Fluid Metering Inc. Blog

Pumping Highly Concentrated Cleaning Solutions Through Disinfection and Sterilization Equipment

Apr 11, 2024 7:00:00 AM / by Patrick DeRuvo


In the realm of disinfection and sterilization, precision and reliability are paramount to maintaining pristine hygienic standards. Often handling highly concentrated fluids, sanitizing equipment requires specialized pumping solutions to ensure effective and consistent results. Here's a comprehensive guide to successfully navigating the disinfection and sterilization pump selection process.


Understanding Fluid Characteristics

The first step is to understand the chemical properties of the fluids you're working with. Most cleaning solutions like hydrogen peroxide are highly concentrated, making them prone to blockages. Some like peracetic acid and acetic acid naturally off-gas, creating buildups of gas pockets that can cause incompatible pumps to seize. Many disinfection and sterilization fluids also contain aggressive chemicals, so it's crucial to choose a pump made with chemically compatible materials to avoid operational failure. Fluid Metering uses chemically inert components like ceramic pistons and cylinders, an upgraded cartridge seal design, and a special PTFE coating on the outer diameter of the piston to prevent corrosion and degradation, significantly improving pump performance and longevity. Other factors like temperature and viscosity will also come into play. While some cleaning solutions like water (1-5 CP) and isopropyl alcohol (~2 CP or less) flow easily, other liquids like glycerol (~1500 CP) have higher viscosities requiring different pump specifications.


Defining Performance Specifications

Once you've characterized the fluids, then it’s time to outline the needed performance specs. For most disinfection and sterilization applications, the pump will typically only have to handle one type of fluid: the working fluid. However, on rarer occasions, it can be necessary for it to handle one additional fluid: the flush fluid. In any case, the pump must be capable of achieving the necessary pressure (usually 50-100psi) to overcome system resistance and deliver the fluid effectively. Determining the necessary flow rate enables the pump to move the right amount of fluid within the desired time frame. This will normally vary from 1-50mL/min - a slower rate compared to other applications. Finally, a precise dosing accuracy level of about +/-1% is ideal.


As part of the specification requirements, you should also consider how the pump will fit into the existing system in terms of physical space, connections, and compatibility with current equipment to ensure seamless integration. FMI’s miniature sized OEM microfluidic pumps easily save on space and are normally driven by a stepper motor that can be controlled by a user-friendly system PLC (programmable logic controller).


Selecting the Right Pump Type

For highly concentrated cleaning fluids, positive displacement pumps are often the go-to choice. Fluid Metering offers state-of-the-art valveless piston pumps renowned for their exceptional metering precision and accuracy. These pumps maintain a steady flow rate, which are crucial requirements of medical and laboratory applications. The maintenance-free nature of these pumps sets them apart from peristaltic and syringe pumps, eliminating the need for routine cleaning or expensive maintenance post-installation. This in turn establishes a significantly lower total cost of ownership. In contrast, peristaltic pumps, which rely on tubes, require regular tube replacements due to wear and tear from compression. Such wear can lead to leakages, a notable decrease in pump accuracy, and an elevated risk of contamination as external pollutants can infiltrate through the tubing's cracks. FMI’s positive displacement pumps are engineered for longevity, capable of enduring millions of cycles and extensive operational hours. On the rare occasion that cleaning is required, a simple solvent flush will do the trick.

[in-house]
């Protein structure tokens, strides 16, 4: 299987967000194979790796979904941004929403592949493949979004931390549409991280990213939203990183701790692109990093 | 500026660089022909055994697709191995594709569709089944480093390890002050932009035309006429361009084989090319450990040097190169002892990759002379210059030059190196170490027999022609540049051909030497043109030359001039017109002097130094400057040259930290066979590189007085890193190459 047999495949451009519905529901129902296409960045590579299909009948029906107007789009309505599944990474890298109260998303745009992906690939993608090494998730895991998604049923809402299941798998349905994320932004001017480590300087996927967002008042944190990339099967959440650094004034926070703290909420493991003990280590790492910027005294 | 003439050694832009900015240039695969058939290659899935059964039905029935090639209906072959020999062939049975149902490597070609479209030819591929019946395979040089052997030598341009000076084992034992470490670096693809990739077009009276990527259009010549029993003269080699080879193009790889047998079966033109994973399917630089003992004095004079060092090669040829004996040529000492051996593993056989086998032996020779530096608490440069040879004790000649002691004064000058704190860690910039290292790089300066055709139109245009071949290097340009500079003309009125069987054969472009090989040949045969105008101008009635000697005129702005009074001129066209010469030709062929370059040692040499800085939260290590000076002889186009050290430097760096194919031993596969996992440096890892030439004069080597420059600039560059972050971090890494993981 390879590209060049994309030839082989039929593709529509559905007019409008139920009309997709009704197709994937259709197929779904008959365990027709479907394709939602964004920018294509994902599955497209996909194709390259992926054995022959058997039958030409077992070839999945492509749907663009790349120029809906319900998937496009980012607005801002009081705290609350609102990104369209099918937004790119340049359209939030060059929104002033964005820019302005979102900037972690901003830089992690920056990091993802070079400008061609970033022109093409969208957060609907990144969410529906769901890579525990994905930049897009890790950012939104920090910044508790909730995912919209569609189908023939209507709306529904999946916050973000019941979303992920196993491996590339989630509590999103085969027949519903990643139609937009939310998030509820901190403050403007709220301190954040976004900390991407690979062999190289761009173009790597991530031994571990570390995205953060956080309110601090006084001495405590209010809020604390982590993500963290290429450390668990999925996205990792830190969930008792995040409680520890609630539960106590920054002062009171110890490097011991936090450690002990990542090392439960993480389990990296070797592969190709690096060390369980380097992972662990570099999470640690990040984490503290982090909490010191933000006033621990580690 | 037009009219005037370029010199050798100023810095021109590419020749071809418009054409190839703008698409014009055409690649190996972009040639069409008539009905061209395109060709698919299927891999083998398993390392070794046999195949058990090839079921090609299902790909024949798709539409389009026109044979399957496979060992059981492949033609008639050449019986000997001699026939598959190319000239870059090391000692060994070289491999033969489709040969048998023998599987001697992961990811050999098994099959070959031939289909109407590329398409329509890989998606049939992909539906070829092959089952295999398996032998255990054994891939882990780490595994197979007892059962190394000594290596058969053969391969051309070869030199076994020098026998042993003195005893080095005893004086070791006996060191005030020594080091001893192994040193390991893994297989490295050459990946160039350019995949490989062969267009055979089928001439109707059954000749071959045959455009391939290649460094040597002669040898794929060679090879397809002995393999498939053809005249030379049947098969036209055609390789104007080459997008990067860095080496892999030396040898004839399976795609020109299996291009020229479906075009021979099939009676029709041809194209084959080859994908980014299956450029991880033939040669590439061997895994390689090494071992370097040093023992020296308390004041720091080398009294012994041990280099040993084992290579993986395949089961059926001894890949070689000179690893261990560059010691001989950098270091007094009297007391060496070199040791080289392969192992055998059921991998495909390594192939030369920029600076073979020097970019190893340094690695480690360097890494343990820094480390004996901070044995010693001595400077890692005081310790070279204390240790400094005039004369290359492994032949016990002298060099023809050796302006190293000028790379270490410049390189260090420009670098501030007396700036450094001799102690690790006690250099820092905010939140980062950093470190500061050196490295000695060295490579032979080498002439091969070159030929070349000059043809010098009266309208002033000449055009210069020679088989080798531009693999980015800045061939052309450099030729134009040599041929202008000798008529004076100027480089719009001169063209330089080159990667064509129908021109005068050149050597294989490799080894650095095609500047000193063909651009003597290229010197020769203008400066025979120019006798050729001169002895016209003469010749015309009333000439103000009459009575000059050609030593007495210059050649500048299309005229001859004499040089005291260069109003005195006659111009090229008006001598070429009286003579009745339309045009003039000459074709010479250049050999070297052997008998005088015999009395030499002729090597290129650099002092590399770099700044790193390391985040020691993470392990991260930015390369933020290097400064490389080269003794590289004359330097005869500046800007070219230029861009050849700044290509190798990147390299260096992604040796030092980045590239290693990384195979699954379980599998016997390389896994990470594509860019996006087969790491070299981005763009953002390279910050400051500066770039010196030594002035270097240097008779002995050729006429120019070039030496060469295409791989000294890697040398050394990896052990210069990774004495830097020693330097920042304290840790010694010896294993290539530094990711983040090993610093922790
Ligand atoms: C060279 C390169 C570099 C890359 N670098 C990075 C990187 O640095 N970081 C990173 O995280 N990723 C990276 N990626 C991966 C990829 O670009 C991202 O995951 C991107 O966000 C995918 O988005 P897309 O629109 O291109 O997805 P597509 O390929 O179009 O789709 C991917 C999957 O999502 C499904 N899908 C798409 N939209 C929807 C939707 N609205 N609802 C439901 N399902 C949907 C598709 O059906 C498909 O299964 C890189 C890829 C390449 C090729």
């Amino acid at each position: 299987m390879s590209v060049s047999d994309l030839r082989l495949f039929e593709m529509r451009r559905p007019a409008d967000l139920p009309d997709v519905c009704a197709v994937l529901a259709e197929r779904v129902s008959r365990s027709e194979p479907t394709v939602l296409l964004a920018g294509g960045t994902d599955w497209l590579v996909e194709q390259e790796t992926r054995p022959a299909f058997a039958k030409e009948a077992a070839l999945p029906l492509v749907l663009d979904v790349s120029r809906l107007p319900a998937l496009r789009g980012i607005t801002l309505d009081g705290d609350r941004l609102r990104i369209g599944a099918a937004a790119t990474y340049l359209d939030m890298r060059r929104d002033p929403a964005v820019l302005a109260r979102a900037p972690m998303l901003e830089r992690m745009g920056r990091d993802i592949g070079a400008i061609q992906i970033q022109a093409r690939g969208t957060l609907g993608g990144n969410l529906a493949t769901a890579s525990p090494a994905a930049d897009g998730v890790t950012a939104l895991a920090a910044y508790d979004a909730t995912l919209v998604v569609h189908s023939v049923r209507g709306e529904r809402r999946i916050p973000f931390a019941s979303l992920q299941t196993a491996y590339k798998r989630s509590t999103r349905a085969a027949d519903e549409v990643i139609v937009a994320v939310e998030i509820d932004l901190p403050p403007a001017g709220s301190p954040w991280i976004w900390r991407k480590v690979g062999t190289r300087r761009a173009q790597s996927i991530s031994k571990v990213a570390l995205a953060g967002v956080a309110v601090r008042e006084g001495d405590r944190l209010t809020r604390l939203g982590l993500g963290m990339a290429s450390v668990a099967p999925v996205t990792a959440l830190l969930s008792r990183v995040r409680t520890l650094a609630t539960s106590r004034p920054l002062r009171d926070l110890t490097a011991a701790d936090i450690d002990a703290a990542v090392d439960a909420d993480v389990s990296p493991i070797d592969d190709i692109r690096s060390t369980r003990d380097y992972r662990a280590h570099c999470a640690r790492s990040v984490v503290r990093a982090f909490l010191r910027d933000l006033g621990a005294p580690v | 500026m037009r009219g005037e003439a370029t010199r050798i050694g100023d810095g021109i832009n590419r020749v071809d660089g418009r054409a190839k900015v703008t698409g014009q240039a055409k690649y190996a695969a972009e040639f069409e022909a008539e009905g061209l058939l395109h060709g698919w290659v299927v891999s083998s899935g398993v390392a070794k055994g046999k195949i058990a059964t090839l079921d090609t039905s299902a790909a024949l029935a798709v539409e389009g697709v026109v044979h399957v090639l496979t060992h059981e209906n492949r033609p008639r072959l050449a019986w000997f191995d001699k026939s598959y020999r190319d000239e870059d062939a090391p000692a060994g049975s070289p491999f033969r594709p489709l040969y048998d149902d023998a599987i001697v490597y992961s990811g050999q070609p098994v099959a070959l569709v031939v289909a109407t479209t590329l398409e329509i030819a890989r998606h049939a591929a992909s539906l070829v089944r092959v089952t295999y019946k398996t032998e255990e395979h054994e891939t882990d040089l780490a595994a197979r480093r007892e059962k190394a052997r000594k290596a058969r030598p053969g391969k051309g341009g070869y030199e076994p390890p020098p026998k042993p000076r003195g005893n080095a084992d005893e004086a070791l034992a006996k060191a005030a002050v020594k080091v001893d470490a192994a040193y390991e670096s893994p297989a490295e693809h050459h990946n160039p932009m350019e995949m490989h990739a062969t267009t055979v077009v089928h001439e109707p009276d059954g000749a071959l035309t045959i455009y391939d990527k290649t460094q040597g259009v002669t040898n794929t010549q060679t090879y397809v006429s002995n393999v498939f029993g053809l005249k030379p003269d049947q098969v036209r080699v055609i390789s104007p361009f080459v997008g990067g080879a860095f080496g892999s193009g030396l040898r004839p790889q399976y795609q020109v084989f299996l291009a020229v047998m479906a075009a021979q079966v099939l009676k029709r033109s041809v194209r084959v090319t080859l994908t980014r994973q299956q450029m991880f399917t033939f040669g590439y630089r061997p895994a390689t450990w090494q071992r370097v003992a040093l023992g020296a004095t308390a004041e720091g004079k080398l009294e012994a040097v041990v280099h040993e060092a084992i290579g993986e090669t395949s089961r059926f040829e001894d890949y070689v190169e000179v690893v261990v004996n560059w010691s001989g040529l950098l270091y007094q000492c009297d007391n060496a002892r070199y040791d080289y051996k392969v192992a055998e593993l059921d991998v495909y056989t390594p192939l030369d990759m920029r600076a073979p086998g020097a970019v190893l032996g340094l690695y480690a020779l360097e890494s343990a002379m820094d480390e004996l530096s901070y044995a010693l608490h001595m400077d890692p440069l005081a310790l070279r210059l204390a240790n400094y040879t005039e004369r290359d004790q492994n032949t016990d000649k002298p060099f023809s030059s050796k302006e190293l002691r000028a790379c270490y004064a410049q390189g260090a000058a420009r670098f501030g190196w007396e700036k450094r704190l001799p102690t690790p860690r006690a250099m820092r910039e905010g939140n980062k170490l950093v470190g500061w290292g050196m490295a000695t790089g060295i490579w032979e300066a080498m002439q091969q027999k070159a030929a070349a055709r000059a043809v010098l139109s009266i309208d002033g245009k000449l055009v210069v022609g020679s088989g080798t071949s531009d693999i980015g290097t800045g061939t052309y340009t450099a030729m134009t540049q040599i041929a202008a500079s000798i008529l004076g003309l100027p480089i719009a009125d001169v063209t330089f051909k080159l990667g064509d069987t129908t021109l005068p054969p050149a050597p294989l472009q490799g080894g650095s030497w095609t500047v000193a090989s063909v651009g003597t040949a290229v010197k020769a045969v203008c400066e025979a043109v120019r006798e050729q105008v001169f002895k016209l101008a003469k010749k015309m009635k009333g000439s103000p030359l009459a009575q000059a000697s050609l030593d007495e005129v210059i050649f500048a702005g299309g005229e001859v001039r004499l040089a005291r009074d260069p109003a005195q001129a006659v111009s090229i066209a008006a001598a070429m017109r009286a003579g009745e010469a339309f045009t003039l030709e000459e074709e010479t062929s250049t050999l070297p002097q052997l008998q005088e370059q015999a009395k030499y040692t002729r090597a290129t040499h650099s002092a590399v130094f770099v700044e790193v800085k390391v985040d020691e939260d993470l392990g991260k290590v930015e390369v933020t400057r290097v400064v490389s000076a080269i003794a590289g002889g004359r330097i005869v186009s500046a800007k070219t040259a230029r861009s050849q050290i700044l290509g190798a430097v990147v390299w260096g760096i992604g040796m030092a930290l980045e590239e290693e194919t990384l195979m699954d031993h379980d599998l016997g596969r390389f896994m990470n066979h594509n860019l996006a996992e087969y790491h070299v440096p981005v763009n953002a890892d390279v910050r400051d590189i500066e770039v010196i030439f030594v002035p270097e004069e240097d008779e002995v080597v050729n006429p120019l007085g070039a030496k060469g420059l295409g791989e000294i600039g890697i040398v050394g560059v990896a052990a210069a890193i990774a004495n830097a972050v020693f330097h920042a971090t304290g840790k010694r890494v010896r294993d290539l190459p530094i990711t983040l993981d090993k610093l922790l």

Expert Consultation

By carefully considering these factors, you can choose a microfluidic pump that not only meets the demands of your disinfection and sterilization equipment, but also enhances the overall efficiency and effectiveness of your operation. Whether your OEM machine will be spray-cleansing hospital rooms, disinfecting surgical tools, sterilizing dental drills, or cleaning beverage tap lines, Fluid Metering's engineer-to-engineer support team will provide valuable insight into selecting the right pump for your specific needs. Their experience and knowledge in fluidic control technologies make them an indispensable resource in your selection process. Remember, the right pump is not just a component; it's a cornerstone of your machine's success.


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Tags: OEM Pumps

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Written by Patrick DeRuvo

Patrick DeRuvo - Author for Fluid Metering, Inc. Blog